The Ark of God – Eli to David

Author:  Joshua Meadowcroft

Many ideas have circulated about the reign length of King Saul and for good reason.  The verse of Scripture found in 1 Sam 13:1 telling of Saul’s reign details appears to have misplaced the figures in the Hebrew text.  Every bible translation ever compiled has written in this verse what they believe to be true.  The range given by all these translations will claim Saul began his reign at the age of 1 year old to 50 years old and actually reigned between 2 years and 42 years.

It is my best understanding that Saul reigned closer to 12 years with Samuel being about 60 when the Ark was brought back to Jerusalem.

Rather then attempting to strictly focus on King Saul, it’s better to look at the whole situation surrounding the Ark of God.   When we weigh all the gathered information concerning the Ark during this period of time we’ll find Saul as well as the Philistines, Eli, Samuel and a place called Kiriath-Jearim.

1 – The Ark was captured before Saul began to reign in the days when Samuel was prophet (1 Sam 4:1-10:1).

2 – Samuel was dedicated to the House of the Lord, under Eli, when he was weaned from his mother.  Dake’s Study Bible says that this could have been at 3, 5 or even 12 years old.  I’ve chosen to use 3 years old.    (1 Samuel 1:1-24)

3.  Samuel was getting old when he anoints Saul for kingship (1 Sam 8:1-4).  Since his sons were old enough (though not moral enough) to be judges, they must be presumed to be around 20 and Samuel at least 40.  He lived to anoint David as well but died before the battle at Gilboa.

4 – The capture of the Ark of God by the Philistines seems to have caused the death of Eli.  Eli lived 98 years and judged Israel 40 years.   (1 Samuel 4:10-18)

5 – After the Philistines had the Ark for 7 months it remained in Kiriath-Jearim for around 20 years.   (1 Samuel 6:1, 7:2)

6 – We’re not told how long of a time there was between the death of Eli and the start of Saul’s reign.  If we can except Saul’s reign being 12 years and the surrounding information concerning King David and the Ark it would appear to reveal that Saul began his reign the same year the Ark was delivered into Kiriath-Jearim.  The means the gap between the death of Eli and Kings Saul’s reign is around 6 months.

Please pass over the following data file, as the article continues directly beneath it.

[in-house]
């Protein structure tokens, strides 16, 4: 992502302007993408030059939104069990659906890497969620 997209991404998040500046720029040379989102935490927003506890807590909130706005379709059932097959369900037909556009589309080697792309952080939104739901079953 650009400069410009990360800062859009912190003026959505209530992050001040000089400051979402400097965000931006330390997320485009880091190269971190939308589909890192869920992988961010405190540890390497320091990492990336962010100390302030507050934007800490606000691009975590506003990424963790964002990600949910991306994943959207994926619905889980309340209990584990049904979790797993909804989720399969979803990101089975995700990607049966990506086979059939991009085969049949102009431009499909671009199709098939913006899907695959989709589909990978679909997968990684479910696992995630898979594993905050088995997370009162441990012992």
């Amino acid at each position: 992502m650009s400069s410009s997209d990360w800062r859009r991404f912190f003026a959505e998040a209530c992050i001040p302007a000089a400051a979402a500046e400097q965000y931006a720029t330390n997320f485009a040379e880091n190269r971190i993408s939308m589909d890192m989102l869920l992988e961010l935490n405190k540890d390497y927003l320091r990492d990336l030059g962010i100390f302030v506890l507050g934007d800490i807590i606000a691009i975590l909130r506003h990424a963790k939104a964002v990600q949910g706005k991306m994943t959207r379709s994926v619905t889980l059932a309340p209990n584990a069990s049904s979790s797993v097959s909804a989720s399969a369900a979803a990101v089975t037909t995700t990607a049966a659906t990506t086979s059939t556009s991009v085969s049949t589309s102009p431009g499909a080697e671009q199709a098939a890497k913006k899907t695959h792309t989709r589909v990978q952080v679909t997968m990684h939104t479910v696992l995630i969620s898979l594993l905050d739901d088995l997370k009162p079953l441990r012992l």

7 – The Ark returned to Jerusalem under King David in the early part of his reign. (2 Sam 6:1-15).   David could have only brought the Ark back to Jerusalem after he started reigning over Jerusalem.  This could have been as early as 7.5 years into his reign.  This year would be 2897.  The entry of the Ark of God into Kiriath-Jearim, 20 years earlier, would have been around 2877 and we also know that the Philistines had the Ark of God for 7 months.  So 2876 is being considered the year the Ark was captured and also being the year Eli died.   Of the 20 years the Ark was in Kiriath-Jearim, seven and a half are already accounted during David’s reign.  This means 12.5 years remain.  After the Ark was captured by the Philistines there was roughly 13 months before Saul became King and he reigned about 12 years.

8 – 1 Sam 14:18 says that while Saul was in Gibeah he told Ahijah to bring the Ark of God to him because they were in an intense battle.  The verse goes on to say ‘the Ark of God was with the children of Israel’.  This seems to cause a problem because, as we have thought, the Ark hadn’t been brought back to Jerusalem until David and he said himself in 1 Chron 13:3 that the Ark of God was not inquired of at all ‘in the days of Saul’.  The answer is simple. Even though Saul initially asked for the Ark he immediately said to Ahijah, ‘withdraw your hand’.  In other words, ‘stop, don’t do it’ or ‘never mind’ as the New Living Translation states.  And so the words of David stand true. The Ark was not sought at all during the days of Saul.  Something else that should be noted is that Israel wasn’t divided into two tribes yet.  Israel meant ALL of the tribes.  The location of Kiriath-Jearim is close to 9 miles north of Jerusalem.  Gibeah, the location from which Saul first desired the Ark to be brought to him, is about 2 miles north of Jerusalem.  So at the time that Saul requested the Ark it was only 7 miles away on the borders of Dan, Benjamin and Judah.  The very fact that Saul would even consider having the Ark brought to him (quickly, I might add, they were in a war) must have meant it was possible.  The Ark wasn’t in Jerusalem but it WAS with the children of Israel.  There is no reason whatsoever for any translation to replace the Hebrew phrase ‘Ark of God’ for the Hebrew word for ‘ephod’ in 1 Sam 14:18.  They are very different Hebrew words and there is no justifiable reason to do so.